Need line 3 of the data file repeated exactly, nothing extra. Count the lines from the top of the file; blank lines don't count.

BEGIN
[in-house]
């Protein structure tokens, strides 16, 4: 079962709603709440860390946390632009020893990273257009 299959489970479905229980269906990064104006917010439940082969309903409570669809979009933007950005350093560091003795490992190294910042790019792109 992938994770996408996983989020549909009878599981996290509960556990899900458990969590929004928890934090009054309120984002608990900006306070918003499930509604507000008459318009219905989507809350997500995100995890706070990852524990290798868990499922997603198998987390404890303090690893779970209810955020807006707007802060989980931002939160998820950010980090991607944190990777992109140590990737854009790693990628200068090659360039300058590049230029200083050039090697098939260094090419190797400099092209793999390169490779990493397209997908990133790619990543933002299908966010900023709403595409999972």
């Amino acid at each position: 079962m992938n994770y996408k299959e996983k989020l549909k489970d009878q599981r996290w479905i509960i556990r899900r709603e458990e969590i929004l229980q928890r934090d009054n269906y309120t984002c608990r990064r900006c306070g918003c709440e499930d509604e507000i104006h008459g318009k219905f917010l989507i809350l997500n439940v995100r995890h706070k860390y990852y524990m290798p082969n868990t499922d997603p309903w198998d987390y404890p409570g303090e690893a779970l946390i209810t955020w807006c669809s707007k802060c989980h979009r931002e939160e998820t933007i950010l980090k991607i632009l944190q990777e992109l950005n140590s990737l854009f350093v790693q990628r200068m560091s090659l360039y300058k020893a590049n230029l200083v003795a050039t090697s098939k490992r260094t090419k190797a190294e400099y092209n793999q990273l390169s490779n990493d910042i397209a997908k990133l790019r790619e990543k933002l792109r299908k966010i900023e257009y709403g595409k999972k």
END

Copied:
């Amino acid at each position: 079962m992938n994770y996408k299959e996983k989020l549909k489970d009878q599981r996290w479905i509960i556990r899900r709603e458990e969590i929004l229980q928890r934090d009054n269906y309120t984002c608990r990064r900006c306070g918003c709440e499930d509604e507000i104006h008459g318009k219905f917010l989507i809350l997500n439940v995100r995890h706070k860390y990852y524990m290798p082969n868990t499922d997603p309903w198998d987390y404890p409570g303090e690893a779970l946390i209810t955020w807006c669809s707007k802060c989980h979009r931002e939160e998820t933007i950010l980090k991607i632009l944190q990777e992109l950005n140590s990737l854009f350093v790693q990628r200068m560091s090659l360039y300058k020893a590049n230029l200083v003795a050039t090697s098939k490992r260094t090419k190797a190294e400099y092209n793999q990273l390169s490779n990493d910042i397209a997908k990133l790019r790619e990543k933002l792109r299908k966010i900023e257009y709403g595409k999972k």